What does it mean to have power in supply chains?
Earlier in the year, George Williams visited Traidcraft’s projects in Odisha, India. Here, he reflects on what it means to have ‘power in supply chains’.
In the Eastern Indian state of Odisha, Traidcraft has partnered with organic cotton specialists ‘Forum for Integrated Development’. Together we’re working with around 4,000 extremely poor households in the districts of Kalahandi and Rayagada.
The primary cash crop in the area is cotton and Traidcraft has a long history of working in the Indian cotton sector, including developing the standards for Fairtrade cotton and the world’s first Fairtrade cotton supply chains. The work in Odisha builds on this learning and experience, but it’s about much more than cotton.
Farmers are being trained on agro-ecological approaches that enable them to reduce their costs of production and lessen their dependence on potentially dangerous chemical fertilisers and pesticides. Farmers are now growing intercrops between their cotton rows to boost soil fertility and to attract insects that feed on the pests that attack cotton. Often these are food crops (pulses and legumes) which improve household food security – especially important as these are districts where malnutrition is common.
In March of this year I spent a week visiting the area, talking with farmers and trying to understand the difference that this project is making to people’s lives.
The farmers that I spoke to described changes such as increased yields, reduced costs of production, eradication of potentially dangerous chemicals, improved household food security and higher incomes. These are all positive and important changes and prompted me to think about how they link to Traidcraft’s broader aim of rebalancing power in supply chains. For a crop like cotton, which is traded and processed in long and complex supply chains, what does ‘rebalancing power’ mean in practical terms to farmers living in remote rural communities and cultivating tiny plots of land?
Long before I joined Traidcraft, the organisation pioneered a useful analysis tool called ‘the market map’. The idea is to map out in a flow diagram all the critical stages involved in the supply chain of a product (e.g. cotton clothing). This diagram is then situated within a map of all the key influences that affect it (e.g. environmental factors, trading regulations, political decisions) as well as the key services that are required for the supply chain to function effectively. We often work on agricultural produce, and so the kinds of services that you see in a market map include things like provision of agri-inputs, agricultural extension services, weather forecasting services and market information.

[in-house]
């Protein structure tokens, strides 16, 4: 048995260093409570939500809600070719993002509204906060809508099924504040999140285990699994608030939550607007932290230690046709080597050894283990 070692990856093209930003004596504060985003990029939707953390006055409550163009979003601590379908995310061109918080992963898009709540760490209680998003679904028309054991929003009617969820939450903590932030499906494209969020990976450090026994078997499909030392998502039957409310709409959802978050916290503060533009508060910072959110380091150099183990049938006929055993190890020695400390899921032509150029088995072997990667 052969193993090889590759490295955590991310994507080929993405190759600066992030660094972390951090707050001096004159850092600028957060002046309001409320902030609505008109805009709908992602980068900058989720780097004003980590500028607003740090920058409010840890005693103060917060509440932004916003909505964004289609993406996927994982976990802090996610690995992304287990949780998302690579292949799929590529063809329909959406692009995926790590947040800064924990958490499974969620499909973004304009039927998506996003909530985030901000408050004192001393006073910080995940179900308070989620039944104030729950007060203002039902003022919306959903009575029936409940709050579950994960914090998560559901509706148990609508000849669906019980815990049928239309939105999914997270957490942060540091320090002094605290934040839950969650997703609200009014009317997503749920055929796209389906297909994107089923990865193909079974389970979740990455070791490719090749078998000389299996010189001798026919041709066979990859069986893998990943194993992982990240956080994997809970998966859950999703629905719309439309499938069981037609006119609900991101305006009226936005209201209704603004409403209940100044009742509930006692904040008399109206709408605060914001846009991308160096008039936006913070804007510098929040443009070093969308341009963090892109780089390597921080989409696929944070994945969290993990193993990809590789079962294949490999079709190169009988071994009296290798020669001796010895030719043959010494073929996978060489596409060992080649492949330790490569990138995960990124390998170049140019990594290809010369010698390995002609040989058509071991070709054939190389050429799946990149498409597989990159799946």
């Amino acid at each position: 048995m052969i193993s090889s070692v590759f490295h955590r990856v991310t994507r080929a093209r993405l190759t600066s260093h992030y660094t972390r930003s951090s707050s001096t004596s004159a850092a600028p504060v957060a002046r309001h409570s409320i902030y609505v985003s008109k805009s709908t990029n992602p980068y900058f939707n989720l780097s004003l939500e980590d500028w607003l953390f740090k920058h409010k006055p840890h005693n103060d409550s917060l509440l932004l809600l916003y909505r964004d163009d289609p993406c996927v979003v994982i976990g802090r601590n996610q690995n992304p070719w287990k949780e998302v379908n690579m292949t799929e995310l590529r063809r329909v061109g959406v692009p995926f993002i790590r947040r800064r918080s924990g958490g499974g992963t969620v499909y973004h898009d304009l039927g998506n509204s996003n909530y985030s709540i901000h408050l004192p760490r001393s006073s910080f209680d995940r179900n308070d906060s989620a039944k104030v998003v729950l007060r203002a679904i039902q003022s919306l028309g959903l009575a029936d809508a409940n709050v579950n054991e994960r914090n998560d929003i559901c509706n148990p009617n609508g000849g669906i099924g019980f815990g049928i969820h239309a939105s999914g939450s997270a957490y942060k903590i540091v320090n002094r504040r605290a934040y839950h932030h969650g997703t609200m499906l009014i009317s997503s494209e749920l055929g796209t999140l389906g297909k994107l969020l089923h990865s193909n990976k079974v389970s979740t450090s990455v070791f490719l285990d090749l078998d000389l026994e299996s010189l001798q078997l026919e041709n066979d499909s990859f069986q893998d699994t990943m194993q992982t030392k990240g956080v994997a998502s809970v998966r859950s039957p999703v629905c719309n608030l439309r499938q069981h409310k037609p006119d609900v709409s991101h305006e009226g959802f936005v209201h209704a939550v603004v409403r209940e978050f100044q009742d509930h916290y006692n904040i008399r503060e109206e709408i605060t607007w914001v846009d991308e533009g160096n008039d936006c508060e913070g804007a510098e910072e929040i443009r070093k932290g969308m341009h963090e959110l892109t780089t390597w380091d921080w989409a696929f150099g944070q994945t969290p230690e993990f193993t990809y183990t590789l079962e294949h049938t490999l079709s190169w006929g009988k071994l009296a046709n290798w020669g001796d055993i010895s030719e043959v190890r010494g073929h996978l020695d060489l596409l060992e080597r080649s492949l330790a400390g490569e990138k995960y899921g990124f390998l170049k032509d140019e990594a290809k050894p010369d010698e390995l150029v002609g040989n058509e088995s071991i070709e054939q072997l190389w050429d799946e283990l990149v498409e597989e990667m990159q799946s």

Our training has encouraged farmers to produce their own organic fertilisers
Returning to the question of what rebalancing power means to the small-scale cotton farmers I met in Odisha, in nearly every group discussion we had with farmers they said that they had particularly valued learning about how to produce their own bio-inputs (fertilisers and pesticides made with locally available organic inputs such as garlic and chilli). There were two reasons for this: it reduced the costs of production and, just as critically, reduced the dependence of farmers on the traders that had been exploiting them.
Farmers described how they had previously needed to buy the necessary chemicals for their cotton production from local traders despite knowing that these traders were cheating them on price and quality. Now they are practising organic cotton production and using their own bio-inputs, farmers are no longer exposed to this exploitation.
This is just one small example of how Traidcraft’s work with small scale farmers helps to address the power imbalances within supply chains. What was particularly fascinating for me in these conversations was that while this rebalancing of power did have an important financial dimension, farmers focussed as much on the pride and confidence that came with being able to move away from their reliance on traders that had been treating them unfairly. To my mind, this speaks to the fact that power imbalances are more than just about income. They are a question of justice, and that is why Traidcraft will always work to empower the marginalised and less powerful.
George Williams is Traidcraft Exchange's Programme Funding Manager
Our work in Odisha is generously supported with lead-funding from the Big Lottery Fund and match-funding from various trusts, foundations and individual supporters.